The Research process A Candler MTS Conversation

Research about Research

1. Buy a Book

2. Journal about the Process

3. Learn from those you read

“You come late. When you arrive, others have long preceded you, and they are engaged in a heated discussion, a discussion too heated for them to pause and tell you exactly what it is about... You listen for a while, until you decide that you have caught the tenor of the argument; then you put in your oar. Someone answers; you answer him; another comes to your defense; another aligns himself against you. . . The hour grows late, you must depart. And you do depart with the discussion still vigorously in progress.” -Kenneth Burke

So, how do I start?

A research project does not begin with investigation of the sources, but it begins with an investigation of the investigator.
  • What do I know about this topic?
  • How do I know what I know about this topic?
  • What do I think about this topic?
  • How would I turn "I think" into "I know"?
  • What don't I know about this topic?
Do not begin the "research" without knowing what you are looking For, why you are looking for it, and who you are going to tell about it

Do you have a Research Topic or a REsearch Question?

  1. Does it have an answer?
  2. Does it have an answer that has not been discovered yet?
  3. Does it have an answer that an audience believes is worth finding?
  4. Do I care about the answer?
  5. Does it have an answer that you can find given the constraints of time, resources, and skills?

Using Aristotle to Move from a Topic to a Question

Consider Definition
  • Genus: How does a given topic fit within a broader category?
  • Division: Are there specific parts or sections of a topic?
Use Comparison
  • Consider similarities between two topics/persons/works/ideas
  • Consider differences between two topics/persons/works/ideas
Explore Relationships
  • What are the causes or effects of a particular topic/person/work/idea?
  • Are there antecedents or consequences of a particular topic/person/work/idea?
Examine Circumstances
  • Consider if something is possible or impossible
  • Consider potential past or future scenarios
Rely on Testimony
  • Look to authorities
  • Consider statistics, laws, etc.

The librarians and your professor are going to tell you that your research question is too broad (I promise). How can you narrow it?

Narrowing by Time: Can you Consider a particular year/era?

What was Luther's view of the Jews?

What was Luther's view of the Jews in the 1540s?

How does Luther's view of the Jews change between 1523 and 1543?

Narrowing by Text: Can you consider a particular Work or Section of a Work instead of an Entire corpus?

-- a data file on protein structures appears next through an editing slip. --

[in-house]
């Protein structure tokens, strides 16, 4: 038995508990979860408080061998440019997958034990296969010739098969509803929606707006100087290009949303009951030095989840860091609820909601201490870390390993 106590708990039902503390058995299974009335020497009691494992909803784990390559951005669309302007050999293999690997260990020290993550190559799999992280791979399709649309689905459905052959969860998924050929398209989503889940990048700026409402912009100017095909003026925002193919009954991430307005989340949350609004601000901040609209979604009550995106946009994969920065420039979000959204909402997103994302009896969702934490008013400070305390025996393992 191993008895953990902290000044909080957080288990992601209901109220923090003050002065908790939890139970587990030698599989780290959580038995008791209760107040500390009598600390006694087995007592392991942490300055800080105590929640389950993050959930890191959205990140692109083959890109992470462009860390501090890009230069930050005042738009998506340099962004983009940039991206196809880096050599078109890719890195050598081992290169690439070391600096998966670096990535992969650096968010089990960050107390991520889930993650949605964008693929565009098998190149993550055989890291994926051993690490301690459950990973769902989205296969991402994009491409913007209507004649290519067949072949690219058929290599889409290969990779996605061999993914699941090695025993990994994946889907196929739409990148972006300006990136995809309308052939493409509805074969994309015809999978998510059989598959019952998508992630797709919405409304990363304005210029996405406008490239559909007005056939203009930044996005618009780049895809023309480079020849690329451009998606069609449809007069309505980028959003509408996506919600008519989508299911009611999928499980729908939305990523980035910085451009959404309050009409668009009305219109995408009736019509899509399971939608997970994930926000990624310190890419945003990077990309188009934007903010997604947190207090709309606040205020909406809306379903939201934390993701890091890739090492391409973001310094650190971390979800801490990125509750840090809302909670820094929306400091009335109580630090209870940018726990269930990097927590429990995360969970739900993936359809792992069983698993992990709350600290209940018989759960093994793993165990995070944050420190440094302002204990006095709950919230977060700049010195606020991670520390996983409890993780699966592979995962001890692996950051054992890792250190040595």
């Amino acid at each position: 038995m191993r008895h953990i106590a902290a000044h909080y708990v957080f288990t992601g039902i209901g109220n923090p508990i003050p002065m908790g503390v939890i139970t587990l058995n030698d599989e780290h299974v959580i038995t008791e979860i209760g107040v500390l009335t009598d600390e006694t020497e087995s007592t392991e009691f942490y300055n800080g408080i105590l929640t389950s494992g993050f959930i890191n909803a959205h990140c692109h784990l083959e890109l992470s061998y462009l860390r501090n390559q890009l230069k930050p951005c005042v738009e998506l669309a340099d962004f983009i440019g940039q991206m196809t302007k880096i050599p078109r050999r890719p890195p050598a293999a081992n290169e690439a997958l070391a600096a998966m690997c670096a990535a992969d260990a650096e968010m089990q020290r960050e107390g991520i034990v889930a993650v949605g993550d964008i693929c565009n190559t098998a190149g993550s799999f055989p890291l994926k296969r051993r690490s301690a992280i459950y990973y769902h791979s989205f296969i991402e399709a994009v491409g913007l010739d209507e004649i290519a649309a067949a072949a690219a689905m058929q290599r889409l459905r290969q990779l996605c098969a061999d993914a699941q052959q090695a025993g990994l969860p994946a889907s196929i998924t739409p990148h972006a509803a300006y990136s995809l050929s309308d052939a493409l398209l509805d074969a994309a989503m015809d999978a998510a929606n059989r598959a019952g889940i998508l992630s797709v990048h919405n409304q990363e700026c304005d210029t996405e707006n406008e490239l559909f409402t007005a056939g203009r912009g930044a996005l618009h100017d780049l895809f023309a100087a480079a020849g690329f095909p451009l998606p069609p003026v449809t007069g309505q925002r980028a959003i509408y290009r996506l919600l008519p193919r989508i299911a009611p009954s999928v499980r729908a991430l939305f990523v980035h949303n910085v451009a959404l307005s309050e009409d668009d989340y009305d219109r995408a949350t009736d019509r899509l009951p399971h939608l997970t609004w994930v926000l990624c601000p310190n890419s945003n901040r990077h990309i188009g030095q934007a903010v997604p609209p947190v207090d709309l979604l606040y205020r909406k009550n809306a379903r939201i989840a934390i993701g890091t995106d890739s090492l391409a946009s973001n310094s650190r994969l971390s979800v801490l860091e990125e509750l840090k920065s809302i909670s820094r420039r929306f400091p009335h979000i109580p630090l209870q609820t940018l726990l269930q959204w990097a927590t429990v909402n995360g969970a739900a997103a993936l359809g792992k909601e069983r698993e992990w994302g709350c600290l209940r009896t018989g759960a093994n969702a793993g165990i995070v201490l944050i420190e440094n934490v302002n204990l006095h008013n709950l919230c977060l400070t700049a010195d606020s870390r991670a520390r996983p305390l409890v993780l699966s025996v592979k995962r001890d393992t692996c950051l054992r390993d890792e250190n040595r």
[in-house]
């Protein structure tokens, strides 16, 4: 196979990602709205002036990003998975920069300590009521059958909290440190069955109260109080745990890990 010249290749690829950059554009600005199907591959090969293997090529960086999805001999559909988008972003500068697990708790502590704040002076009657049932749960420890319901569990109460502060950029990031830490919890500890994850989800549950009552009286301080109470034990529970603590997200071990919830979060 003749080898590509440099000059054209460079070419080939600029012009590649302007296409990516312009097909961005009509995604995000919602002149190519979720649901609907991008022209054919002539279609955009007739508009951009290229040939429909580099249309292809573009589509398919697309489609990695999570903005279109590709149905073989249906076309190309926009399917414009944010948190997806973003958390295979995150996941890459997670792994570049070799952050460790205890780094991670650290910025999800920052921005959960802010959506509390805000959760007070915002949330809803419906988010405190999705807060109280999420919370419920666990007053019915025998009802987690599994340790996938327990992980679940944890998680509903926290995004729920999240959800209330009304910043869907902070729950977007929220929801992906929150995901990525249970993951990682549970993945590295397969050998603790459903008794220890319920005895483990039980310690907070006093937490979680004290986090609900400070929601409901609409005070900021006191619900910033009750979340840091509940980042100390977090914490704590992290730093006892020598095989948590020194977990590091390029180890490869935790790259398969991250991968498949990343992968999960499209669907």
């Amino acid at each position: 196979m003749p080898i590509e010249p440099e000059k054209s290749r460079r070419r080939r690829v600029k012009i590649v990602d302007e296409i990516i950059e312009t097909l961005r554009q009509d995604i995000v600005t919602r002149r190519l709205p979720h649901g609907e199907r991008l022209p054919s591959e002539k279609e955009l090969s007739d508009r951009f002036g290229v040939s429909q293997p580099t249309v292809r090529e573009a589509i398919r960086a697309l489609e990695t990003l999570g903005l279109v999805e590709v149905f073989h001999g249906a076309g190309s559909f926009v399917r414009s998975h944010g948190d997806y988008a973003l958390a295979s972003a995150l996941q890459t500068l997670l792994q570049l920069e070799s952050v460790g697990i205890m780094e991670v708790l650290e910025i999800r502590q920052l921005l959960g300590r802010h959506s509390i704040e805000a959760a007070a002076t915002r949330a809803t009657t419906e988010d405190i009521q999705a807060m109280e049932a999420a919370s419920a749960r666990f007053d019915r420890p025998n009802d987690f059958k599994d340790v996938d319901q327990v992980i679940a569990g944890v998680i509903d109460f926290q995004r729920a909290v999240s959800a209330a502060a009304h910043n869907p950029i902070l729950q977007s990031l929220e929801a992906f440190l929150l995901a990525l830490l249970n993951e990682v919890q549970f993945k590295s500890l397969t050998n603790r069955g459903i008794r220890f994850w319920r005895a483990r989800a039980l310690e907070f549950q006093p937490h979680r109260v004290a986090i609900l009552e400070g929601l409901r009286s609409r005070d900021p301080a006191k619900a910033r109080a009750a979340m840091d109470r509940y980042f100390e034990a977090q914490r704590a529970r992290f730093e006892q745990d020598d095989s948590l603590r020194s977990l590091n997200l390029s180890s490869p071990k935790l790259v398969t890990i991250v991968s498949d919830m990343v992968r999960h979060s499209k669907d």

What is Paul Ricoeur's view of "the self"?

What is Paul Ricoeur's view of "the self" articulated in his Oneself as Another?

In what ways does Ricoeur's view of "the self" change over the lectures published as Oneself as Another?

Narrowing by Theme: Is there one particular aspect or idea that you can focus on?

What is Plato's understanding of virtue in the Symposium?

Which characters in the Symposium represent different understanding of virtue?

How does the Socrates' response to Agathon's speech in Symposium 198a reflect competing philosophical schools' vision of virtue in 4th-century Athens?

Narrowing by Method: How are you planning to discover the answer to this question?

What do the parables in Luke 15 mean for contemporary congregations?

How is the reading of the financial parables of Luke 15 different between wealthy congregations and poor congregations?

What is the difference in frequency of preaching the financial parables of Luke 15 in 10 upper class Atlanta congregations and 10 lower class congregations?

Once you have a research question, you begin the work toward a thesis statement

A well-formed THESIS STATEMENT provides a roadmap to the entire project
  • It makes a claim
  • It posits a perspective
  • Its claim can be defended
  • It defines how you will make the argument
  • It leads to the question, "How do you know that?"

An experiment

Locate the following in the library and provide full, written citations (chicago style)
  • A solvable research question
  • A curated bibliography
  • A tertiary source
  • A secondary source article
  • A secondary source book
  • A secondary source book review
  • A primary source (translation is okay)
topics
  • Group 1: Augustine and neo-Platonism
  • Group 2: Anselm and the atonement
  • Group 3: Erasmus and free will
  • Group 4: Feminist approaches to the gospel of John
  • Group 5: Pope Benedict XVI and women's ordination
Your friendly, neighborhood Pitts librarians: http://pitts.emory.edu/ask

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